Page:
Medicare Timeline Series 1: You Have Options for your Health Coverage
If you’re nearing the Medicare enrollment window, you’ve probably discovered what most Medicare beneficiaries already know: Medicare is confusing, and the endless supply of information out there on Medicare can further muddy the waters. To help you avoid information overload and better understand Medicare and all the benefits available to you, we’ve created a three-part Medicare Timeline Series.
In this series, we’ll cover everything from what to look for when researching options to what happens if you wait too long to enroll. At the end of the three installments, our goal is to have helped you find and get enrolled in a plan that meets your individual lifestyle, budget and health needs.
To begin our series, we’d like to discuss one of the most common and perhaps harmful misconceptions about Medicare. Many assume that when they enroll in Original Medicare, or Parts A and B, their health care expenses are covered. However in most cases, Original Medicare pays 80 percent of all medical bills, and offers no prescription drug coverage. This leaves 20 percent of medical bills and 100 percent of the cost of most prescription drugs up to you. These expenses can add up quickly and without extra protection, an unexpected illness or injury can put your savings at risk. That’s why many choose to add coverage to Original Medicare. It’s also the reason why Medicare offers you a variety of coverage options. We’ll go deeper into each of these coverage options in future installments, but for now, here’s a brief overview of the plans out there that help cover what Original Medicare does not.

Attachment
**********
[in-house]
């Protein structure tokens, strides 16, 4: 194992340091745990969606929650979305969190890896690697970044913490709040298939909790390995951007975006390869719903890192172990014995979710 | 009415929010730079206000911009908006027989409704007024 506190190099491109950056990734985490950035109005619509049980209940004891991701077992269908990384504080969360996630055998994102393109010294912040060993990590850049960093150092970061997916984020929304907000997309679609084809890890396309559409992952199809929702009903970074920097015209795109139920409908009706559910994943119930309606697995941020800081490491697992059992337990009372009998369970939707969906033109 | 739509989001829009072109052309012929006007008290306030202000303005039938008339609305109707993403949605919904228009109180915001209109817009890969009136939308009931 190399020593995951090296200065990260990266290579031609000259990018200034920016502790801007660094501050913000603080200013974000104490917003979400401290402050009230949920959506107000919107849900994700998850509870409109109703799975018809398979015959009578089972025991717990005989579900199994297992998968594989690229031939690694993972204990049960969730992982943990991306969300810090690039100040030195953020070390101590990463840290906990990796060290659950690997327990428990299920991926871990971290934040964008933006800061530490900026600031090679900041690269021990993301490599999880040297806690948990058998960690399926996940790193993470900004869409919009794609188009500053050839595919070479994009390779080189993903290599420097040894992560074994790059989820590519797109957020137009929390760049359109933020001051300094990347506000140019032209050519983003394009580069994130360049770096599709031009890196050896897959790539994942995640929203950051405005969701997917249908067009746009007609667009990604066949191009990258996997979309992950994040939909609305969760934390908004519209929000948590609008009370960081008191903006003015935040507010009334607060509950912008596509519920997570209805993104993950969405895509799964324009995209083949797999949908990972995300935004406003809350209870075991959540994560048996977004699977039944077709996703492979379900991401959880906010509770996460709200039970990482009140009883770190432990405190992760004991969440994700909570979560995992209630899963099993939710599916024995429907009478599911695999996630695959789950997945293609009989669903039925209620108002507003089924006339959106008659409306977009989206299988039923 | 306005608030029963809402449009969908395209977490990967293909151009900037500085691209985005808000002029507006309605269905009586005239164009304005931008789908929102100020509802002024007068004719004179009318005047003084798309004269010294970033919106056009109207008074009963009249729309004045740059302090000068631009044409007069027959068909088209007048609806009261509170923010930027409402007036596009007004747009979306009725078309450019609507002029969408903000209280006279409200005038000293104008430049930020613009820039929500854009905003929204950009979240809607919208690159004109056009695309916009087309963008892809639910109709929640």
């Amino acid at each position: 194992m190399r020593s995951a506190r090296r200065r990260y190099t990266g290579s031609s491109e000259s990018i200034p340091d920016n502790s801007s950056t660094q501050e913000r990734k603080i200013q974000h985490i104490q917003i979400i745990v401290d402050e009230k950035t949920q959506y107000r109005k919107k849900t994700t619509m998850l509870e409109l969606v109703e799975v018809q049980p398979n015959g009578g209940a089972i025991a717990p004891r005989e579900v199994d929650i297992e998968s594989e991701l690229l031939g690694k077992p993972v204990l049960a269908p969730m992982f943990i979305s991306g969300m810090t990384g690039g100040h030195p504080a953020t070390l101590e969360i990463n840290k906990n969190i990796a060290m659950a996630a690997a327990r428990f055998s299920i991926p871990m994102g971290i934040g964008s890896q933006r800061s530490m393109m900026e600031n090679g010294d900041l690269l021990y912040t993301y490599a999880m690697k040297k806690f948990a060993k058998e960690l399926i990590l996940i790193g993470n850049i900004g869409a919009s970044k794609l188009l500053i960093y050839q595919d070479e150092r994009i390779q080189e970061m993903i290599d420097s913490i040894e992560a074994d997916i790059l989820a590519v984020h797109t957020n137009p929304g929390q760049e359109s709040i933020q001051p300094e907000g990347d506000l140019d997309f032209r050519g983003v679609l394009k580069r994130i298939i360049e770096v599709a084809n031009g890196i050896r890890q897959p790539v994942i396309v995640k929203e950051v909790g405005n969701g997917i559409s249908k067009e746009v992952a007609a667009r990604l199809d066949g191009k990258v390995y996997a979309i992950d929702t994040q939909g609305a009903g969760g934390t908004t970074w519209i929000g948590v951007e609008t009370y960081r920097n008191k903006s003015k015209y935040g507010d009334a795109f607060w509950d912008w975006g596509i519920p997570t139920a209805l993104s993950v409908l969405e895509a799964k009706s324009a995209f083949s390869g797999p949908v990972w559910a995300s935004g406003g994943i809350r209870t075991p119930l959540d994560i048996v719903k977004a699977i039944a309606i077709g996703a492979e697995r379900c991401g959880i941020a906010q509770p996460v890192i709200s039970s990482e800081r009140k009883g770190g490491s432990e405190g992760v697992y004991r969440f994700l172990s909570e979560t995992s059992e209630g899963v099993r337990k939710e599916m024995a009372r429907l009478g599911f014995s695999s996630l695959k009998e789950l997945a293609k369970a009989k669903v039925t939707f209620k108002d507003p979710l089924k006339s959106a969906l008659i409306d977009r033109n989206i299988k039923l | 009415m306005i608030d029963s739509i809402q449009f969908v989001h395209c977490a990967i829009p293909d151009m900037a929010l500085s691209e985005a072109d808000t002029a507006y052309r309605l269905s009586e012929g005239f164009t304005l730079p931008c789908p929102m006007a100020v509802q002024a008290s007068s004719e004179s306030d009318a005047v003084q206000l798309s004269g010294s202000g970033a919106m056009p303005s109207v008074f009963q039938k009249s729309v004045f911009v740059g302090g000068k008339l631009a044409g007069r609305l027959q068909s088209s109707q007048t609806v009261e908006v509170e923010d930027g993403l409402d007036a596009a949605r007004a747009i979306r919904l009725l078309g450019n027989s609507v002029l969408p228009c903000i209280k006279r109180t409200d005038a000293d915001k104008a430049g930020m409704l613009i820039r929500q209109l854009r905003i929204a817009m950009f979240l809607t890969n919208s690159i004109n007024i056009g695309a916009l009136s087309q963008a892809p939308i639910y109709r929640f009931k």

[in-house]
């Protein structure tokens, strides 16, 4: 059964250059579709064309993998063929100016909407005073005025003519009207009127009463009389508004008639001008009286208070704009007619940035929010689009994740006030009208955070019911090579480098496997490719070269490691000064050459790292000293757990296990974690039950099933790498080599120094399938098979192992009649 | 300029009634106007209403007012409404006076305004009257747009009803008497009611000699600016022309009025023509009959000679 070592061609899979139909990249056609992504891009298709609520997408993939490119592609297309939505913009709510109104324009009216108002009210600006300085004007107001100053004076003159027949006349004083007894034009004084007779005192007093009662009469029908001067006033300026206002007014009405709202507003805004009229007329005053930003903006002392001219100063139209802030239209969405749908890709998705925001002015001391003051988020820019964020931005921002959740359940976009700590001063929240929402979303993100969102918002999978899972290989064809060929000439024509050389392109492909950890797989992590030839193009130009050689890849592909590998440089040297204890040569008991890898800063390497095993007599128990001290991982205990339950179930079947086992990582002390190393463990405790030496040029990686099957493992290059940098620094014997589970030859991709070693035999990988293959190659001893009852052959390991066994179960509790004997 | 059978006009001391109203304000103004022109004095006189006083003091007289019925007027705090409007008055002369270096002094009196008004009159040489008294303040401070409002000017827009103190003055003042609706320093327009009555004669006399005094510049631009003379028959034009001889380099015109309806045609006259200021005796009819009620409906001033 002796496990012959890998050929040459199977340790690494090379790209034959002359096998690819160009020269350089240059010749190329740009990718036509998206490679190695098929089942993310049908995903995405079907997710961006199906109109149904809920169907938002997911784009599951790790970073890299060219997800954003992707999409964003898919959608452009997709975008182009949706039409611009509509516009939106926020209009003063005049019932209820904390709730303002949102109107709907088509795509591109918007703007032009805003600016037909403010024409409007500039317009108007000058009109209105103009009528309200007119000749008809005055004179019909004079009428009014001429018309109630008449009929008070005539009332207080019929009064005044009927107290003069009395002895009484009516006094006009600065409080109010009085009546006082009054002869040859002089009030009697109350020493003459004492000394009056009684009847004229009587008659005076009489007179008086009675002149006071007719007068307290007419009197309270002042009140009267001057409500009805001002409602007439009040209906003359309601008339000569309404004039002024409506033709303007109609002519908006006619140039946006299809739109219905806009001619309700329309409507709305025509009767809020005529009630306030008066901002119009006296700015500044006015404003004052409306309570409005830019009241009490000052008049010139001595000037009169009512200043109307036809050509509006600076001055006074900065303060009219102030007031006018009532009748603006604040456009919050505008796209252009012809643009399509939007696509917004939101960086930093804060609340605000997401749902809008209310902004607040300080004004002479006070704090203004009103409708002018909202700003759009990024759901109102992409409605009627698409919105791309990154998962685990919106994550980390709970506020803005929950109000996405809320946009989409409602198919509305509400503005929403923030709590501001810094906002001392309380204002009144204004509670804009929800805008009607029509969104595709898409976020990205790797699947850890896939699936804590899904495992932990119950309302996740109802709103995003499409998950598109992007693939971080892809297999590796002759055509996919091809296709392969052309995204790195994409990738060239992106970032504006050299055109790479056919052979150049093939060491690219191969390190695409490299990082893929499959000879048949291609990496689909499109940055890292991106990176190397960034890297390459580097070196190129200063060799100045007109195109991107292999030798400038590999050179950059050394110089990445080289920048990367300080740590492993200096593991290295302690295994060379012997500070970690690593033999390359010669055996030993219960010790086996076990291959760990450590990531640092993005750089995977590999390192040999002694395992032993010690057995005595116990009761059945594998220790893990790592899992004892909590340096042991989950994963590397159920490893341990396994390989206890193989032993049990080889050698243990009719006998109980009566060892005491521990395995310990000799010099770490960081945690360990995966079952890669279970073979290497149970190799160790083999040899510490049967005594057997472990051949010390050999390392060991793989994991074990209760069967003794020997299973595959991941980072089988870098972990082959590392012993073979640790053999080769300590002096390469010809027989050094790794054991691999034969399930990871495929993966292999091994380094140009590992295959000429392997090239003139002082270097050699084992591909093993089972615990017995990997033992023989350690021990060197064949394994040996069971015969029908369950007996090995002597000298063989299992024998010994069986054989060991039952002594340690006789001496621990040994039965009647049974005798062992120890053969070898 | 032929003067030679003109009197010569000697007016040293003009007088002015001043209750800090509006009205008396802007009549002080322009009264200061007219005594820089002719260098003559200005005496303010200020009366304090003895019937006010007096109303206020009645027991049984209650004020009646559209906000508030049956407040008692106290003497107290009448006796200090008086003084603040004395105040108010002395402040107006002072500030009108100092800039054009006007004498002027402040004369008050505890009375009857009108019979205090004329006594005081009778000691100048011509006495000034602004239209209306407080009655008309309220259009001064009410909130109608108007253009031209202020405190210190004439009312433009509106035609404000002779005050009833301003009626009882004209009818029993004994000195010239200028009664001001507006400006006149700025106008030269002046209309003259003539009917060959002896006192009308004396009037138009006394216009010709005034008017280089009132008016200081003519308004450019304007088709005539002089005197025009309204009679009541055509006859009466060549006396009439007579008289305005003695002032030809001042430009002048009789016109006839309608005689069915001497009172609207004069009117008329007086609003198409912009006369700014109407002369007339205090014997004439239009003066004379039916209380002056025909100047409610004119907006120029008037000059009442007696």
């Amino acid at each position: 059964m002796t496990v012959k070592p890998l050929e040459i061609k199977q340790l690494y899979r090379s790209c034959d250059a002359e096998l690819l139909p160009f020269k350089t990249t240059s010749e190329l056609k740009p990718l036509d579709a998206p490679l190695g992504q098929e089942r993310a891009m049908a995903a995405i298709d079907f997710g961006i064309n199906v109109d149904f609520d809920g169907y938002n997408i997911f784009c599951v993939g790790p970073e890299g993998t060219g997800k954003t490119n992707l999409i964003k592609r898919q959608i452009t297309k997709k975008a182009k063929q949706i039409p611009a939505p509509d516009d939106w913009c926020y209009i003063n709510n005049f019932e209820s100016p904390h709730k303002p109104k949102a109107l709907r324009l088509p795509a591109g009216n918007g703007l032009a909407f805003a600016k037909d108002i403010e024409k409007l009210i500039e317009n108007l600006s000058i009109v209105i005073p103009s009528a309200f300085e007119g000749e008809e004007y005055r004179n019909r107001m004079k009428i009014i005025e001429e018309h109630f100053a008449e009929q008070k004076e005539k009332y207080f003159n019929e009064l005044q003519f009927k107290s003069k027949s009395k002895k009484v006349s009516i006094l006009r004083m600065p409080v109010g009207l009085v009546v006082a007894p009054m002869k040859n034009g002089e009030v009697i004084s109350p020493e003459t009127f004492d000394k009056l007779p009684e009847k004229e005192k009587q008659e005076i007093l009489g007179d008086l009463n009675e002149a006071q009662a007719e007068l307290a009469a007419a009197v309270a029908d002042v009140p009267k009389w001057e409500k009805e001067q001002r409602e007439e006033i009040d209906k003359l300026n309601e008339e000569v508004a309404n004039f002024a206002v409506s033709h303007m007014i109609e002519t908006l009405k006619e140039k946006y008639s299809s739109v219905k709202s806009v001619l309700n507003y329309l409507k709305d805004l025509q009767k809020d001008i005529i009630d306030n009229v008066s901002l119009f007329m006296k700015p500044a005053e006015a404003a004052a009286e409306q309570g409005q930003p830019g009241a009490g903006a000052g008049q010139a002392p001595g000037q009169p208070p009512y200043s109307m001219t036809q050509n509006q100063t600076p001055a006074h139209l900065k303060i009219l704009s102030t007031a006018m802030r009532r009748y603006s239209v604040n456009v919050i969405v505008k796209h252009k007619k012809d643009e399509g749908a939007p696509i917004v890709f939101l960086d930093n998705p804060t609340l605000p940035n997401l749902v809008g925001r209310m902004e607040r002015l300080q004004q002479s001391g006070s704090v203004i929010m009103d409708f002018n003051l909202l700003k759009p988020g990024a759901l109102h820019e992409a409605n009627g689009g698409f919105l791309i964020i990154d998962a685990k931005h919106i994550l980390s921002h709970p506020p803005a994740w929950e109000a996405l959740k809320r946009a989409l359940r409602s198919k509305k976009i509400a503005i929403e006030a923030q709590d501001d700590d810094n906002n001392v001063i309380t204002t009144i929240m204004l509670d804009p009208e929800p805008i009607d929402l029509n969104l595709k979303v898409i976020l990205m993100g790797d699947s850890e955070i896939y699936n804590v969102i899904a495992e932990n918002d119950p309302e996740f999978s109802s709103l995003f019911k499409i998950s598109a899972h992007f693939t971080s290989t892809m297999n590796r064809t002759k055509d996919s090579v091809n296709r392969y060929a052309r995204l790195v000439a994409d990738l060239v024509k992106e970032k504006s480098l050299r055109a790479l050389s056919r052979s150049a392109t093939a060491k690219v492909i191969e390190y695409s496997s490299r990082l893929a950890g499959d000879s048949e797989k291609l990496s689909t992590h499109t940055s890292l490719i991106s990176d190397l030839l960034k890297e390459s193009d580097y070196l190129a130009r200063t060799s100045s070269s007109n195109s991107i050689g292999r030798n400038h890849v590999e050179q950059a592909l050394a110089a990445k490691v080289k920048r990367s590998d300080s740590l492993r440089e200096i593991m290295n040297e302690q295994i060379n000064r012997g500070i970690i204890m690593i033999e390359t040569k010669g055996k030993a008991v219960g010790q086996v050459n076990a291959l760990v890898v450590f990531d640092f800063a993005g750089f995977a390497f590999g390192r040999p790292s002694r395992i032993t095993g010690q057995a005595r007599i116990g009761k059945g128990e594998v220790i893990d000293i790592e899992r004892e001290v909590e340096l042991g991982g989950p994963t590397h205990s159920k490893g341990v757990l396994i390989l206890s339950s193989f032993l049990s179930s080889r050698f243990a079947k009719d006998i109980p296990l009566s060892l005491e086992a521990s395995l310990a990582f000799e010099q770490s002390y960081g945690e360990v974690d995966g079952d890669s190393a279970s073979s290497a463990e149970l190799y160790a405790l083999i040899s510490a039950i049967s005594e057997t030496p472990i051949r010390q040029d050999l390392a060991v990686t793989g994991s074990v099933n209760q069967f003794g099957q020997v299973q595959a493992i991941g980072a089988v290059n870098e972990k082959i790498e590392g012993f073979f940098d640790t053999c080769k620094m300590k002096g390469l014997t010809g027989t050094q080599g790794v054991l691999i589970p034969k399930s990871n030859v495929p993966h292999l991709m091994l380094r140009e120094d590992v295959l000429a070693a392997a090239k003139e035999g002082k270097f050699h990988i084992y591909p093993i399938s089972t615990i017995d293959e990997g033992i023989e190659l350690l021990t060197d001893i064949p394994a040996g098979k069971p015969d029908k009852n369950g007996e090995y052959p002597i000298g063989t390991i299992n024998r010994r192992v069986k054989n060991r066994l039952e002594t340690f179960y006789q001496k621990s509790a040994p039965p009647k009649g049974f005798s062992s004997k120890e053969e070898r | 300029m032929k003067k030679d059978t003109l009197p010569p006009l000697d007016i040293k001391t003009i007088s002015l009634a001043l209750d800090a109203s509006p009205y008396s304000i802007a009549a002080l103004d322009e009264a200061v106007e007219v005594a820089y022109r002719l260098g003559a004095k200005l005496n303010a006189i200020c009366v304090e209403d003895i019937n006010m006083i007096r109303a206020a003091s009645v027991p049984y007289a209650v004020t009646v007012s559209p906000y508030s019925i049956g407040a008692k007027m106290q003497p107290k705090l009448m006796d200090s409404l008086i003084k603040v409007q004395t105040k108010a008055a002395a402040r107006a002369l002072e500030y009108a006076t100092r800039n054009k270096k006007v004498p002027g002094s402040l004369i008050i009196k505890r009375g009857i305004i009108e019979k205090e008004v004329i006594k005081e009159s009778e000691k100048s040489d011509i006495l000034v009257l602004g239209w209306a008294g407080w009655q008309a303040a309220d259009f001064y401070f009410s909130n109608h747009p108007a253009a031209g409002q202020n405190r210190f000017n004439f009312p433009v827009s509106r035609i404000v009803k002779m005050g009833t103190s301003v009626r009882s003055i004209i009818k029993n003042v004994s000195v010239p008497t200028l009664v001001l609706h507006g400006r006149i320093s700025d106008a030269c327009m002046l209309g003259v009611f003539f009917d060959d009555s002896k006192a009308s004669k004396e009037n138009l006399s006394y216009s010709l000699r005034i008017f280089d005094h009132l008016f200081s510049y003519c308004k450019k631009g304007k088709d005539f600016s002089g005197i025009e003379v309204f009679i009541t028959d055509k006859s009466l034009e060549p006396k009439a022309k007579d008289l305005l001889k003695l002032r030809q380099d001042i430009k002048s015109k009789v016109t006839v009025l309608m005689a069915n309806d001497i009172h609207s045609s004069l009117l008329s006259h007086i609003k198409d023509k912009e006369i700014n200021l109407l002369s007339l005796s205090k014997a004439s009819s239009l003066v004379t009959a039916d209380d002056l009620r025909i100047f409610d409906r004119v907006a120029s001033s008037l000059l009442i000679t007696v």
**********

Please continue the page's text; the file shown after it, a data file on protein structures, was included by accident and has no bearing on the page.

One popular option is a Medicare Advantage (MA) plan. MA plans are a popular choice because of their convenience, coverage options and extra benefits. Most MA plans feel like the insurance plan you’re used to because they offer comprehensive benefits through one company. In general, MA plans cover the 20 percent that Medicare doesn’t, while offering Part D prescription drug coverage and valuable extras like dental, vision and hearing benefits. They also come with a maximum out-of-pocket limit that guarantees you’ll never have to spend over a certain amount on your medical care. Medicare Advantage plans generally have more than one coverage option to choose from, and many plans start out with a $0 premium option.
Medicare Part D + Original Medicare
Because prescriptions are often an incredibly costly part of health care, most Medicare beneficiaries seek out prescription drug coverage. One way to do that is by signing up for a Medicare Part D prescription drug coverage plan. These plans also come with monthly premiums that vary depending on the type of coverage you choose. Though with Part D you’ll have prescription coverage, it still leaves you vulnerable to the 20 percent of medical costs that Original Medicare doesn’t cover.
Medicare Supplements + Original Medicare
+ Medicare Part D
Medicare supplements are another way to cover the 20 percent of medical costs that Original Medicare doesn’t. Supplements are paid for through monthly premiums that can range anywhere from $30 to $357 depending on location, health and the type of coverage you choose. One of the biggest differences between a Medicare supplement and an MA plan is that supplements don’t offer Part D prescription drug coverage or dental, vision and hearing benefits. If you’d like to combine a supplement with drug coverage, you’d have to sign up for a separate Part D plan. This can be costly with all the varying premiums, and you’ll also have to work with three entirely separate plans.
Medicare doesn’t have to be complicated. In fact, the best part about Medicare is all the options you have. We’ll continue discussing those options and, in the next series, talk about what you need to look for when researching plans in your area.
For more information, visit Medicare.gov.
For more information on the BayCarePlus Medicare Advantage plan, visit BayCarePlus.org.